Salesforce’s Adam Spearing on building trustworthy technology through an “ethics-by-design” approach
COVID-19 has accelerated the digital transformation of all aspects of our society. Companies have had to fundamentally rethink their operating models in response and many have used automation and AI-powered technologies to help them become more resilient and competitive. AI has the power to enhance the customer experience by solving problems faster and more efficiently, facilitating remote working, and empowering employees to take on more strategic roles that the digital economy demands. As we approach the Fifth Industrial Revolution in this post-pandemic world, the surge in demand for AI technologies is joined by the need for companies to ensure the development of responsible technology. The costs of creating, selling and implementing technology without a holistic understanding of its implications are far too great to ignore. For example, we’ve seen this in instances where voice recognition software has produced biases against female voices, or crime-prediction tools have reinforced discriminatory policing. AI cannot be implemented without ethics. For businesses wanting to build and deploy AI with long-lasting confidence, we must focus on inclusive measures and ethical intent. This means taking measures to transparently explain the impact and rationale of its actions and recommendations.
As ethical and responsible technology becomes an organisational imperative, here are three ways organisations can earn trust, ensuring accountability, transparency, and fairness. Using AI at scale Ironically, investment in ethical AI means investment in creating and sustaining a culture of critical thinking among employees. It’s not feasible to ask a single group to effectively take sole responsibility for identifying ethical risks during development and AI cannot do it alone. Instead, ethics-by-design requires involvement from diverse perspectives from different cultures, ethnicities, gender identities, and areas of expertise. Creating an environment that embraces input from a broader audience can help organisations eliminate blind spots leading to bias. By offering training programmes that help employees put ethics at the core of their respective workflows, organisations can also empower their workforce to more critically identify potential risks. One measure, for example, is training new hires, from day one, to understand their role in the process to better develop an ethics-by-design mindset. This gives every employee a sense of responsibility to everyone in the company and their customers. Cultivating this mindset requires systematic engagement, with all employees serving as advisors to product and data science teams on practical ways to identify and address ethical issues associated with their projects. It also means that datasets can become increasingly representative and useful for organisations.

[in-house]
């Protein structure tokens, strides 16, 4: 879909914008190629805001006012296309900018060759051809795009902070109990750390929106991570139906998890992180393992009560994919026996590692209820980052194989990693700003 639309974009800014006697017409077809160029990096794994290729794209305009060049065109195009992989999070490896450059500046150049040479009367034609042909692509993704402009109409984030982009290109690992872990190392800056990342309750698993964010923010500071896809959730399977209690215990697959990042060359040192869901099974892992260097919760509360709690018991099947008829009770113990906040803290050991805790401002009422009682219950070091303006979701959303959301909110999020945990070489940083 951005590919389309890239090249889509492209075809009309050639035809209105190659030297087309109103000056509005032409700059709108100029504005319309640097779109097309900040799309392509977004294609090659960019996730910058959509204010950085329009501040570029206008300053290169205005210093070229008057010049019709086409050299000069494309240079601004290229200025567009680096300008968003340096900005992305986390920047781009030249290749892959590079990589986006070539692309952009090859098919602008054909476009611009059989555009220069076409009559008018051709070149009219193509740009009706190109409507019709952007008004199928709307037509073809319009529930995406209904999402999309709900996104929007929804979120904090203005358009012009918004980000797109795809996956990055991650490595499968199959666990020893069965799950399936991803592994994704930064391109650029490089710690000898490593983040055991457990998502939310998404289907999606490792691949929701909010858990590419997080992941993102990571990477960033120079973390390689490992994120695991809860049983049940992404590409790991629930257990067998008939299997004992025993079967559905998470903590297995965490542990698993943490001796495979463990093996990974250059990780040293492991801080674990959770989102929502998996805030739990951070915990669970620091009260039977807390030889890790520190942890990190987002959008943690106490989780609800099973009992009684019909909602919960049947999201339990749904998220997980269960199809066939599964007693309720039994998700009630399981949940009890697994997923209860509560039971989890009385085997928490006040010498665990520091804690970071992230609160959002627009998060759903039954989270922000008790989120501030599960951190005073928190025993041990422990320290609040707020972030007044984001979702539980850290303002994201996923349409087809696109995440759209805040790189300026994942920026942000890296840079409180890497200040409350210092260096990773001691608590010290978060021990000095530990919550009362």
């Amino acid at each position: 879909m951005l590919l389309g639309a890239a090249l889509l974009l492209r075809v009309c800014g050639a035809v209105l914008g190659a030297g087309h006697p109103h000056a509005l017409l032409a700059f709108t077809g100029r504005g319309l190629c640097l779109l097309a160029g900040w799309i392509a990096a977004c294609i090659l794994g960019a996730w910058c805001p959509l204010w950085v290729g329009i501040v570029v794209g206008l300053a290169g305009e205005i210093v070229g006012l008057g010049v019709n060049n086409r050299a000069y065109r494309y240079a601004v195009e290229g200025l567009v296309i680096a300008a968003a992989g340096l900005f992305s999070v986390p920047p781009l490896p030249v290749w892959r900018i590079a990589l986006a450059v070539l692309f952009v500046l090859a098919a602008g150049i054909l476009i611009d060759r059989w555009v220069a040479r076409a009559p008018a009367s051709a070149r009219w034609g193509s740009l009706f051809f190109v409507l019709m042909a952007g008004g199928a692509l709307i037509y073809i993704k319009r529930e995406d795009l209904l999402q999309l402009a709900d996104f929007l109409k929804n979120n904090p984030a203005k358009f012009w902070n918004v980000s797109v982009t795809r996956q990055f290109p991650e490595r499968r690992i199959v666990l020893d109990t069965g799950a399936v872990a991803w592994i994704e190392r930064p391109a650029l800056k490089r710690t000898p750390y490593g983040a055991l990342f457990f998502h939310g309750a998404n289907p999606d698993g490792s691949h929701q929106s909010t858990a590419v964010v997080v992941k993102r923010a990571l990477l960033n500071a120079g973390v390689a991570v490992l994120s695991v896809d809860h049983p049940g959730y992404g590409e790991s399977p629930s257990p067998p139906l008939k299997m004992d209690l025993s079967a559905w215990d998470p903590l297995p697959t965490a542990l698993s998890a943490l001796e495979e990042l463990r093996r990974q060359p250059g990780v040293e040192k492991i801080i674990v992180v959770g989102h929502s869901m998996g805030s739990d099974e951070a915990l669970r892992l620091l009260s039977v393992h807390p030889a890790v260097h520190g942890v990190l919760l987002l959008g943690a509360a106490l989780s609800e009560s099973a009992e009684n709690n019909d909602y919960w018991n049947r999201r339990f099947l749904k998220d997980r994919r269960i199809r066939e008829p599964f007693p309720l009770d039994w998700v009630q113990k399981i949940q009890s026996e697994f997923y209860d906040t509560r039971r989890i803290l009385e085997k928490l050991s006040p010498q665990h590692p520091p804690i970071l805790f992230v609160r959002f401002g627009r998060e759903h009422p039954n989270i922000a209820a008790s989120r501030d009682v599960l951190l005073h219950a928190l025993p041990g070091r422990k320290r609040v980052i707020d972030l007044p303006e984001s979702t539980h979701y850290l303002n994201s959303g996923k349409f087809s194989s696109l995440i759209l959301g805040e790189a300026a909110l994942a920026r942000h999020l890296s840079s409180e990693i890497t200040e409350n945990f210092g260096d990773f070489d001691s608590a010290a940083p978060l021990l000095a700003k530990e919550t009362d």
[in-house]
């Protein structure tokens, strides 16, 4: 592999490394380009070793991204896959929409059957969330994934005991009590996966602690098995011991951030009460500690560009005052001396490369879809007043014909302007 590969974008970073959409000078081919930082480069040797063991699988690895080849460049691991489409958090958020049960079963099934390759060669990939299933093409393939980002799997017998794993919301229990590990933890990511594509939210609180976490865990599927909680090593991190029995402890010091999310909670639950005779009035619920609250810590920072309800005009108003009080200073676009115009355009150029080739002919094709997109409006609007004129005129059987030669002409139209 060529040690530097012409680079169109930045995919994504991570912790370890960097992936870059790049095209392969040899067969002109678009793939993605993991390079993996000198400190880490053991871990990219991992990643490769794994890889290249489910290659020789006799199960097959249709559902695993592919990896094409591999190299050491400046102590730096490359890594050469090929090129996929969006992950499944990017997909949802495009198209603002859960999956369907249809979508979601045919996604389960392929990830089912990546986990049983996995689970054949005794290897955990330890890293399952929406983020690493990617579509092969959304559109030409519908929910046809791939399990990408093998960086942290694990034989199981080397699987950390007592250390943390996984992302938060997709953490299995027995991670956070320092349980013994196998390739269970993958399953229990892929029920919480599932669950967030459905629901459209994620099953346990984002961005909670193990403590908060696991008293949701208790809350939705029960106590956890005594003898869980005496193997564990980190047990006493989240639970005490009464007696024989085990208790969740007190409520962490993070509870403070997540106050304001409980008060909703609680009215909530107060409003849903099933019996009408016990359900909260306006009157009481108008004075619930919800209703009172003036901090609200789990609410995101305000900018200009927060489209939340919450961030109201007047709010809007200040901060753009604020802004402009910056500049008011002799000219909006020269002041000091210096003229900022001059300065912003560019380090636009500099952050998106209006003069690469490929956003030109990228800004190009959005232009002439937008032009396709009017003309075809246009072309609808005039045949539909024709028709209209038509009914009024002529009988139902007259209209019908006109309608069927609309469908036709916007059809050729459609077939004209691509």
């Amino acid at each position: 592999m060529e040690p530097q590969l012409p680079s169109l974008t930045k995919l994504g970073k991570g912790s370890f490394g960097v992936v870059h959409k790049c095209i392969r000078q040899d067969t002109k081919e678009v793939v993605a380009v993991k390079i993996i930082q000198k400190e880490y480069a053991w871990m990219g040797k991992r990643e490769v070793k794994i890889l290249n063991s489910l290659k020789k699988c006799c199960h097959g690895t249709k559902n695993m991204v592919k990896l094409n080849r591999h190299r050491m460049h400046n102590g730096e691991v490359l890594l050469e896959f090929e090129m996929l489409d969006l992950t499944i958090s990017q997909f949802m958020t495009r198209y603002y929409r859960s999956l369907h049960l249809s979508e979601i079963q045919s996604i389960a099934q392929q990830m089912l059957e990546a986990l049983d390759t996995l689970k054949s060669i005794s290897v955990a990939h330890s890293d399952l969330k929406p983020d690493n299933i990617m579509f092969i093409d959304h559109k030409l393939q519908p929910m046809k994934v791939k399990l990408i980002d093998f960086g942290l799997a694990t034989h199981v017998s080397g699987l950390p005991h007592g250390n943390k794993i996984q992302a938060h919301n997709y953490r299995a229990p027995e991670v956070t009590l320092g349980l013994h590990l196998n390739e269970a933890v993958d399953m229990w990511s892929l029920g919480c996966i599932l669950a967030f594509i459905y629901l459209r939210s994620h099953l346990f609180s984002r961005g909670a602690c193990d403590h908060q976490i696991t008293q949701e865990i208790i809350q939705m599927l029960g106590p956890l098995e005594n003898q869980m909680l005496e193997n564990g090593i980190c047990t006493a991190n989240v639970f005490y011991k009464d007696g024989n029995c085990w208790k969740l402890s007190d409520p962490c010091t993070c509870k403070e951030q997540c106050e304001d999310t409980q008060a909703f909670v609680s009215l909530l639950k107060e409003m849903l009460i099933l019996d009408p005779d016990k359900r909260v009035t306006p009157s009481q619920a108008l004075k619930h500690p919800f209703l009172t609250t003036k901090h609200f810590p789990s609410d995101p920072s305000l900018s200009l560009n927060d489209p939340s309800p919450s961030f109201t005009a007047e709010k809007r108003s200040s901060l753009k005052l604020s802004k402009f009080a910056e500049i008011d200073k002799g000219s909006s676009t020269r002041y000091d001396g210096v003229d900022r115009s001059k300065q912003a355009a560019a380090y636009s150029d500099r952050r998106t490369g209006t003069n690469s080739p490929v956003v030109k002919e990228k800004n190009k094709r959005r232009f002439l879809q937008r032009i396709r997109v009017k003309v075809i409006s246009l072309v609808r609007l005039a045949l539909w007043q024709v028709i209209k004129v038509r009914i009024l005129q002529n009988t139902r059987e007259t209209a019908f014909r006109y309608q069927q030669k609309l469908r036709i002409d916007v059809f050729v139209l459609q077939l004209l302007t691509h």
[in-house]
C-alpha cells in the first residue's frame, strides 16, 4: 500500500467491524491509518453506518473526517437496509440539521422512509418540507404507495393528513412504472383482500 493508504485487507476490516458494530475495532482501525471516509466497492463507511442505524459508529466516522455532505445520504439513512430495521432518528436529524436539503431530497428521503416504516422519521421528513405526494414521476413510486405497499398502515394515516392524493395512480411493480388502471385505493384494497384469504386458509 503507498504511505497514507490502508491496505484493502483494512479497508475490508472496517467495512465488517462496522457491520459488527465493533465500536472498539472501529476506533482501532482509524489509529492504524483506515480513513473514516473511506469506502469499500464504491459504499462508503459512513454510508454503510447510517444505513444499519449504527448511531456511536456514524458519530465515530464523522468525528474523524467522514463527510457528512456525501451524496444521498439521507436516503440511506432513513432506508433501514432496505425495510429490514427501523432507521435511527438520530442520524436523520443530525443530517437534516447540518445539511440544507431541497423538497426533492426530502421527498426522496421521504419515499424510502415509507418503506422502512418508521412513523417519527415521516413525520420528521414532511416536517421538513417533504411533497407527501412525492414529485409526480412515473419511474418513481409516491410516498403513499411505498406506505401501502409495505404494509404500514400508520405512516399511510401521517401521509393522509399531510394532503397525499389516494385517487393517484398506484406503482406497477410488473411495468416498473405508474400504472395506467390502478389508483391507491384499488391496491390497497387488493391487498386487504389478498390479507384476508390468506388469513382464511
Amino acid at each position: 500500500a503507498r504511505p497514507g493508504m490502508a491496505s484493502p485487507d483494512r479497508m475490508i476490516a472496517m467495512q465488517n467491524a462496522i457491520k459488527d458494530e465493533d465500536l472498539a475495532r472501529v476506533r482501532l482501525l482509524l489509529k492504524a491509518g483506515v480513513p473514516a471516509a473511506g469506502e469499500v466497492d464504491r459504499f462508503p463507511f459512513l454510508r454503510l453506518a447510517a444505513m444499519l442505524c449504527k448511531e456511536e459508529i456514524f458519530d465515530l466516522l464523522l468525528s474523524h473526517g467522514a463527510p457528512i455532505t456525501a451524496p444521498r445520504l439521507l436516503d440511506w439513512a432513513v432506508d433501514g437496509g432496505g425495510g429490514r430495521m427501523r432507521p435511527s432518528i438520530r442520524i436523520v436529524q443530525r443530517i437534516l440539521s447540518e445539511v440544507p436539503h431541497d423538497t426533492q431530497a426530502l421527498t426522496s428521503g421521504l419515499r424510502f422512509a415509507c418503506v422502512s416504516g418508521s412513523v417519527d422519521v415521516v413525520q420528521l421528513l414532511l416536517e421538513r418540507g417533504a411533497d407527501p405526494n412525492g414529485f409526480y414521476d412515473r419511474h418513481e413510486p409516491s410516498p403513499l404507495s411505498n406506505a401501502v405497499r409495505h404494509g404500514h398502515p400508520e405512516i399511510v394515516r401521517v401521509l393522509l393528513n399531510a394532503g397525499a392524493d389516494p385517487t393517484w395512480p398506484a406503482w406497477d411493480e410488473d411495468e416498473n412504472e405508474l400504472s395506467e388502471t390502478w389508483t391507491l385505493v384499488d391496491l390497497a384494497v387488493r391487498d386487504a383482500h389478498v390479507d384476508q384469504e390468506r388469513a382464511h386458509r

Understanding the degree of bias Although there is a lot of potential for AI to make a positive impact on businesses and society, we must also be mindful of how these technologies can be problematic, particularly in relation to reinforcing biases. It is one thing to build AI in a lab, but it is another to accurately predict how it will perform in the real world. Throughout the product lifecycle, questions of accountability should be top of mind. Teams need to understand the nature and degree of bias associated with the datasets they are using and the models trained on those datasets, as well as their own. It’s essential that ethical AI teams facilitate questions about how to make AI models more explainable, transparent or auditable. Establishing well-defined, externally validated methods and practices for supporting decision making will ensure clarity for everyone involved. Ethics doesn’t stop after development. Whereas developers provide AI platforms, AI users effectively own and are responsible for their data. And whilst developers can provide customers with training and resources to help identify bias and mitigate against harm, if retrained inadequately or left unchecked, algorithms can perpetuate harmful stereotypes. This is why it is important that organisations provide customers and users with the right tools to use technologies safely and responsibly, to know how to identify problems and address them. With appropriate guidance and training, customers will better understand the impact of their data handling. Making transparency the priority Being open about the process and gaining feedback about how teams collect data can avoid unintended consequences of algorithms, both in the lab and future real-world scenarios as well as ensuring that the end user has a better sense of the safeguards in place to minimise bias. This can be done, for example, by publishing model cards which describe the intended use and users, performance metrics, and any other ethical consideration. This will help build trust not just among prospective and existing customers, but also regulators and wider society. Ultimately, to trust AI, relevant audiences need to understand why AI makes certain recommendations or predictions. AI users approach these technologies with different levels of knowledge and expertise. Data scientists or statisticians, for instance, will want to see all the factors used in a model. Alternatively, sales reps without a background in data science or statistics might be overwhelmed by this level of detail. To inspire confidence and avoid confusion, teams need to understand how to communicate these themes and explanations appropriately for different users. Making sure that ethics are considered in every part of the digital transformation journey will require focus from organisations and input at every level. This is not a one-size-fits-all tick box exercise, but rather involves a cultural shift, evolving processes, increased engagement with employees, customers and stakeholders and equipping users with the tools they need to use the technology responsibly and more. By putting these core ideas at the heart of the process, making sure your AI is ethical becomes second nature.